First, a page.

I was thrilled to be reintroduced to Thaniel and Mori and the future that Mori seems to shape for those he loves. Their relationship is delicate and lovely, and in so many ways reflects who they both are ... I am a sucker for a ghost story, and I loved the way that Natasha Pulley made the ghosts real and an integral part of the novel. The fear they elicit and what they represent is a direct manifestation of the feelings present in Japanese society in 1888 toward foreigners. The introduction of the ghosts is terrifying and fascinating at the same time. Their appearance illustrates a future, past and present colliding in an electrified space not meant to exist. Pulley makes that space very believable, so much so that it is difficult to put the book down. At times, it is a love story, a story about a family doing their best, a ghost story, and a science experiment gone awry. Pully has created an amazing world in The Lost Future of Pepperharrow. I was so glad to once again spend time with these characters and look in on Thaniel, Mori and their family.
Fans of Pulley’s previous work will appreciate her style; a slow-to-ignite layering of many conspiracies, the barest scientific justification in science fiction, and the slight twist of historical fact and myths. Small complications and adversaries of circumstance eventually culminate in a race against time, all operating along the railroad-line justification of Mori’s making. Chance seems to play a large part of many plot points, all explained by the basic premise of Mori’s nearly omniscient power. The magical way that science is woven into understanding the world is unique, if oversimplified. Electric discharge activates intentional shades of past movement, which appear as ghosts in smoky rooms and foggy streets. It doesn’t really make sense, but it’s not so ridiculous that you dismiss it entirely ... the slow folding and unfolding of the plot takes over half the book to fully coalesce into action and movement. It moves fast in parts, speeding through an escape from prison in just a few paragraphs, but slow in others, keeping characters in said prison for long swaths of time as they clean rooms and make tea without much narrative payoff. When things start to finally become understood, and all dead ends are explored, there is a sense of throwing darts in dark room, where Mori is the only one who knows where the board is. The way that the two point of view characters go through their narrative is like the arms of an octopus. They slowly outstretched, feeling a plot, story, or understanding, and then at a dead end, quickly retreat to a familiar place ... it feels necessary to have read Filigree Street before diving into Pepperharrow. The intricacies and details of each relationship is hard to replicate in summary, and the result is that the book reads as if Pulley assumes you already have a working knowledge of the people involved, and in fact, some essential points of the lot rely on this understanding ... ultimately, a book for Pulley’s fans. It will be a hard sell for new readers, as it will take too long to pay off and requires a strong understanding of the characters from the first page.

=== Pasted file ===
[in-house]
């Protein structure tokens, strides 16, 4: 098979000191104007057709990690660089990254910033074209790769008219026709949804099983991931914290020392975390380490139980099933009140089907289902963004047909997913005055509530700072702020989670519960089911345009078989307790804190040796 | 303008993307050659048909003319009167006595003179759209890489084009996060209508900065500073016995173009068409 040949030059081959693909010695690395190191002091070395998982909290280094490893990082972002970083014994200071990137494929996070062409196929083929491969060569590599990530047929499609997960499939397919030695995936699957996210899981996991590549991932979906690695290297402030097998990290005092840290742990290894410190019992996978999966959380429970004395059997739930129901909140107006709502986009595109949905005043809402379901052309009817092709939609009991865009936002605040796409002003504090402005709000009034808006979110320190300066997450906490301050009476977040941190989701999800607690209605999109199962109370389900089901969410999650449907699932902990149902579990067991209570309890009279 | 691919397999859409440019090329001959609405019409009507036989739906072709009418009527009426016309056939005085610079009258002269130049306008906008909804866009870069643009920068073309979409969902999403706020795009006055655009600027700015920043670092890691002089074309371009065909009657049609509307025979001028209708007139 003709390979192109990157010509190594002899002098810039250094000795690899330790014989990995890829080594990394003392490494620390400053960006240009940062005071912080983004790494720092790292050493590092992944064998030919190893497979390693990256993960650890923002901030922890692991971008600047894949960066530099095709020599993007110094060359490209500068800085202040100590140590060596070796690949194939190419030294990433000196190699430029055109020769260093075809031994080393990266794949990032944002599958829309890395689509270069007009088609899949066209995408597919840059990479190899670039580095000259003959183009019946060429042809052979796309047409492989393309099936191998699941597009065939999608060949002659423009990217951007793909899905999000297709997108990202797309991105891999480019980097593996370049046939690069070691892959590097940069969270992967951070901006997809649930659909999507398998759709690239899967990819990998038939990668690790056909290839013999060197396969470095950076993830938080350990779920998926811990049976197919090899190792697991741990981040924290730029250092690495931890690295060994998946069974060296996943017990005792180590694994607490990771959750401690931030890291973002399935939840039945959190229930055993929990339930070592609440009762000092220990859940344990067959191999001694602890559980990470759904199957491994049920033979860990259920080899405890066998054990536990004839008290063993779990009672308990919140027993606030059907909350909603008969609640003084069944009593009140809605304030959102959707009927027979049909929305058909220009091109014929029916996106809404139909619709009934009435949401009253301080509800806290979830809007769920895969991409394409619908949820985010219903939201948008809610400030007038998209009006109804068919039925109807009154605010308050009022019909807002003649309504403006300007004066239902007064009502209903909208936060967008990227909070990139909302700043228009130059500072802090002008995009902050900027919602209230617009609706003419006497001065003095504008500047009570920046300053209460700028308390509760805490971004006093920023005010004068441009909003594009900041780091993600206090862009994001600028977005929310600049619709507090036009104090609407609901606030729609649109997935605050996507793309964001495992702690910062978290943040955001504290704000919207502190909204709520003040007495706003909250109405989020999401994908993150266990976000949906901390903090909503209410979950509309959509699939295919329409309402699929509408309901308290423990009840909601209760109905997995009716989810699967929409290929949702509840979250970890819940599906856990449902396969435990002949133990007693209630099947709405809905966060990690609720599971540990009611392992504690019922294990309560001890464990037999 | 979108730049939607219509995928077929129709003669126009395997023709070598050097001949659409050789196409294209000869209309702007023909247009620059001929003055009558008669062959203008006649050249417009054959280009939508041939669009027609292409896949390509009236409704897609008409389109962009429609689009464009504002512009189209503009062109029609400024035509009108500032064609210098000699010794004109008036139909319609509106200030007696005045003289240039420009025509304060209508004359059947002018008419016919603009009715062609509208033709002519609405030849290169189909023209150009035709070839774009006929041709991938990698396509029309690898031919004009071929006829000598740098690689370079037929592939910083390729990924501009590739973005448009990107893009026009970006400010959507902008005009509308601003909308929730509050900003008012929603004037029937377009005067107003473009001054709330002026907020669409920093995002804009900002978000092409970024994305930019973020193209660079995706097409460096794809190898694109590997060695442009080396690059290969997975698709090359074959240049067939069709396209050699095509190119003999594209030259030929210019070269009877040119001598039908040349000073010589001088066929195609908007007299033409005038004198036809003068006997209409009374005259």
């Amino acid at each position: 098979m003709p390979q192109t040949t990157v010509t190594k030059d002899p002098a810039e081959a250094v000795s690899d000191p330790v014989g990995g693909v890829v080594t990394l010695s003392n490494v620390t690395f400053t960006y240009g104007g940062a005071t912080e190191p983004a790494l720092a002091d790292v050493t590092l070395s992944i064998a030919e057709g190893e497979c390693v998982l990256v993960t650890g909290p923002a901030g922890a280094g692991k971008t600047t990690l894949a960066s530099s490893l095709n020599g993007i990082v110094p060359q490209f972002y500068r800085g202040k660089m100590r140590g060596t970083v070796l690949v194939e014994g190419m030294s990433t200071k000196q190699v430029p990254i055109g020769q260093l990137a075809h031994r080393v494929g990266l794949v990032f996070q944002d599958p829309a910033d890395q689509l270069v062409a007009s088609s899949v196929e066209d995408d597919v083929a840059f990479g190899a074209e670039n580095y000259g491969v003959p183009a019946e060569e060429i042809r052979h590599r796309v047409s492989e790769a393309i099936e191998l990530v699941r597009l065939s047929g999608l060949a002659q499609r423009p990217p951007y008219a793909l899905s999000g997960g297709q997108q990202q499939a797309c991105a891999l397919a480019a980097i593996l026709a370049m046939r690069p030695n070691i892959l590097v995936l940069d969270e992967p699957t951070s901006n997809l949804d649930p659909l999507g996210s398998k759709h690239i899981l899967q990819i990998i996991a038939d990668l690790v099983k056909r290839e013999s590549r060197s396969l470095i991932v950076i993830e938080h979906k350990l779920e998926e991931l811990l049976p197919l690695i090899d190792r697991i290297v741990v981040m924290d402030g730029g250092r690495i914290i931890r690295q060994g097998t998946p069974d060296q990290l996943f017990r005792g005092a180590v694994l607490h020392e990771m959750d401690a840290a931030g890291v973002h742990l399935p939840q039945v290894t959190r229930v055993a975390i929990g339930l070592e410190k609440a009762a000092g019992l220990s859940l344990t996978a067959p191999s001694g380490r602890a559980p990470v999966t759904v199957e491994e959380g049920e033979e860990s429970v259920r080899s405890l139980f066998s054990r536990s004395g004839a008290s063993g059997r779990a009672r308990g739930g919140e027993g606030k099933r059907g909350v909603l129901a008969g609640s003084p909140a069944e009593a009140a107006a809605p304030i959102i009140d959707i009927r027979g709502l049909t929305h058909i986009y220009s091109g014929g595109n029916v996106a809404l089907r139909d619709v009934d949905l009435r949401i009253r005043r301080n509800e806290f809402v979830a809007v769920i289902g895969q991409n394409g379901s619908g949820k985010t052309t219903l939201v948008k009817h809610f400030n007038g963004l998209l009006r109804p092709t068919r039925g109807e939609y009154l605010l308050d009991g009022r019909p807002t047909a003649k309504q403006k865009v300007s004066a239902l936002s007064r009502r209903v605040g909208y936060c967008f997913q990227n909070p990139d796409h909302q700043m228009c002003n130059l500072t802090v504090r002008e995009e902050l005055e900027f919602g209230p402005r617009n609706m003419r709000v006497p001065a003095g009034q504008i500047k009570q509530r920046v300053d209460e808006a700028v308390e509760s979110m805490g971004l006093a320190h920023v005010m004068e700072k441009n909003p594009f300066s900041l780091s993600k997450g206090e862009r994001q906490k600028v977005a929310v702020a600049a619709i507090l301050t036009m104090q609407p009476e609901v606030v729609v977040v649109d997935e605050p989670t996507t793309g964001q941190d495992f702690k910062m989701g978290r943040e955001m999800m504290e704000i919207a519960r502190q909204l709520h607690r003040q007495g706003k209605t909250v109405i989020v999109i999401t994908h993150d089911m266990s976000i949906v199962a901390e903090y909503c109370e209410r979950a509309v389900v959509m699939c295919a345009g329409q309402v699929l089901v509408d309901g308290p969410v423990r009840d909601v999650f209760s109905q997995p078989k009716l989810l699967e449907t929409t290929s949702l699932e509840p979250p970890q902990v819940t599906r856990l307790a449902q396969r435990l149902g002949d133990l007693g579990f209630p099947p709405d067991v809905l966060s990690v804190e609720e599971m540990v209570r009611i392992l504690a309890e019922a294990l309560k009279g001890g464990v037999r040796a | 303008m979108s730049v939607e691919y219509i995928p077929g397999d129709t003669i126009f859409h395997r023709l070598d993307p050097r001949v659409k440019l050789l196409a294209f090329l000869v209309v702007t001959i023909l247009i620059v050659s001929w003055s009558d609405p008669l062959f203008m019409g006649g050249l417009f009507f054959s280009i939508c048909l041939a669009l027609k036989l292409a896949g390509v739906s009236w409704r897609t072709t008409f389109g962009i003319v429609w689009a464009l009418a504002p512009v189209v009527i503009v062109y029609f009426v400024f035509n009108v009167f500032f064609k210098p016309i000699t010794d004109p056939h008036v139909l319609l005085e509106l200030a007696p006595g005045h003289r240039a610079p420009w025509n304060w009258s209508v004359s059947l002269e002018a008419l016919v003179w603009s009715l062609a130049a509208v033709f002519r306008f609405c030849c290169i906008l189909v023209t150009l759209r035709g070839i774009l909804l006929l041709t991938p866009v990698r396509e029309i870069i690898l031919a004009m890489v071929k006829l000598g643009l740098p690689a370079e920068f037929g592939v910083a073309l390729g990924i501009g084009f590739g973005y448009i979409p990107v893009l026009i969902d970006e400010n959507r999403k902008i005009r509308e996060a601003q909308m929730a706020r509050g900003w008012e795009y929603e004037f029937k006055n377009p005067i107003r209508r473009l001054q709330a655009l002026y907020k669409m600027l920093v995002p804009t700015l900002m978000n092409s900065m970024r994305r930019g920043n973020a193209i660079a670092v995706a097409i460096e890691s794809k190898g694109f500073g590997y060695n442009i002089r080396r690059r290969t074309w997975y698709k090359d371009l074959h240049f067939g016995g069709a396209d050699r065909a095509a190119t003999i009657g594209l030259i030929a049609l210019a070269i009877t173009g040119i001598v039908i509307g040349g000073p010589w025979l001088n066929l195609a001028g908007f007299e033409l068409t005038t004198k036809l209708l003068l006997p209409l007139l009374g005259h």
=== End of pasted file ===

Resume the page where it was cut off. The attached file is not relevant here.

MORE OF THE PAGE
... phenomenal ... Pulley’s intricate plot, vibrant setting, entrancing magic, and dynamic ensemble of characters make for an un-put-downable historical fantasy. New readers will be pulled in and series fans will be delighted by this tour de force.
Pulley’s witty writing and enthusiastically deployed steampunk motifs—clockwork, owls, a mechanical pet, Tesla-inspired electrical drama—enliven a plot that drags in the middle before rushing toward its explosive end. Perhaps more interesting than the plot are the relationships. The characters revolve through a complex pattern of marriages of passion and convenience, sometimes across and sometimes within genders and cultures, punctuated by jealousy and interesting questions about trust. Although this sequel doesn’t break new ground, it will appeal strongly to fans of the first book.